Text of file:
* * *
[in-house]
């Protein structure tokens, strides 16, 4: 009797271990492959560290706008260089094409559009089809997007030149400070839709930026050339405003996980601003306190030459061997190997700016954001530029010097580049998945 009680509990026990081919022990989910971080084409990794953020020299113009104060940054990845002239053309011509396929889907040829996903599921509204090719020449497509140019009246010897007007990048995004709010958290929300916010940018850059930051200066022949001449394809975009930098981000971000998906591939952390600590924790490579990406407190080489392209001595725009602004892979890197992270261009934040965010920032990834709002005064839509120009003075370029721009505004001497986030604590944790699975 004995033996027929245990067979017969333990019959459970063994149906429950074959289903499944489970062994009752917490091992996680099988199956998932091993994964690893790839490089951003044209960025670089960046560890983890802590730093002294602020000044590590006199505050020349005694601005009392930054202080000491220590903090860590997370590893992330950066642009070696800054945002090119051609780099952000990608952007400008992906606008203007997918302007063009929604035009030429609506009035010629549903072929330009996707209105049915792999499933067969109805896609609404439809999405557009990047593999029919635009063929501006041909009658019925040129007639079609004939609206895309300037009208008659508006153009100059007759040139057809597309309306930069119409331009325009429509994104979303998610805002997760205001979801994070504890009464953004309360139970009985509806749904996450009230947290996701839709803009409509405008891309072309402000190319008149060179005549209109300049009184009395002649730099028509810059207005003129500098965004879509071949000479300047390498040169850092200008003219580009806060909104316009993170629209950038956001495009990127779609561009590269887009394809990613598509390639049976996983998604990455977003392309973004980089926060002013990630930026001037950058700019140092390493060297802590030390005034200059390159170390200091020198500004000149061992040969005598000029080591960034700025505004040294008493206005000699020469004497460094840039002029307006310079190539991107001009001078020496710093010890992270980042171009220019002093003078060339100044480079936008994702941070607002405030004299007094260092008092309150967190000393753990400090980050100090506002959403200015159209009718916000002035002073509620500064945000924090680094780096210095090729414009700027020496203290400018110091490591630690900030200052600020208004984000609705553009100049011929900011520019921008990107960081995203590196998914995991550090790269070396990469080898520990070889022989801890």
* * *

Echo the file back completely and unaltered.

[in-house]
């Protein structure tokens, strides 16, 4: 009797271990492959560290706008260089094409559009089809997007030149400070839709930026050339405003996980601003306190030459061997190997700016954001530029010097580049998945 009680509990026990081919022990989910971080084409990794953020020299113009104060940054990845002239053309011509396929889907040829996903599921509204090719020449497509140019009246010897007007990048995004709010958290929300916010940018850059930051200066022949001449394809975009930098981000971000998906591939952390600590924790490579990406407190080489392209001595725009602004892979890197992270261009934040965010920032990834709002005064839509120009003075370029721009505004001497986030604590944790699975 004995033996027929245990067979017969333990019959459970063994149906429950074959289903499944489970062994009752917490091992996680099988199956998932091993994964690893790839490089951003044209960025670089960046560890983890802590730093002294602020000044590590006199505050020349005694601005009392930054202080000491220590903090860590997370590893992330950066642009070696800054945002090119051609780099952000990608952007400008992906606008203007997918302007063009929604035009030429609506009035010629549903072929330009996707209105049915792999499933067969109805896609609404439809999405557009990047593999029919635009063929501006041909009658019925040129007639079609004939609206895309300037009208008659508006153009100059007759040139057809597309309306930069119409331009325009429509994104979303998610805002997760205001979801994070504890009464953004309360139970009985509806749904996450009230947290996701839709803009409509405008891309072309402000190319008149060179005549209109300049009184009395002649730099028509810059207005003129500098965004879509071949000479300047390498040169850092200008003219580009806060909104316009993170629209950038956001495009990127779609561009590269887009394809990613598509390639049976996983998604990455977003392309973004980089926060002013990630930026001037950058700019140092390493060297802590030390005034200059390159170390200091020198500004000149061992040969005598000029080591960034700025505004040294008493206005000699020469004497460094840039002029307006310079190539991107001009001078020496710093010890992270980042171009220019002093003078060339100044480079936008994702941070607002405030004299007094260092008092309150967190000393753990400090980050100090506002959403200015159209009718916000002035002073509620500064945000924090680094780096210095090729414009700027020496203290400018110091490591630690900030200052600020208004984000609705553009100049011929900011520019921008990107960081995203590196998914995991550090790269070396990469080898520990070889022989801890």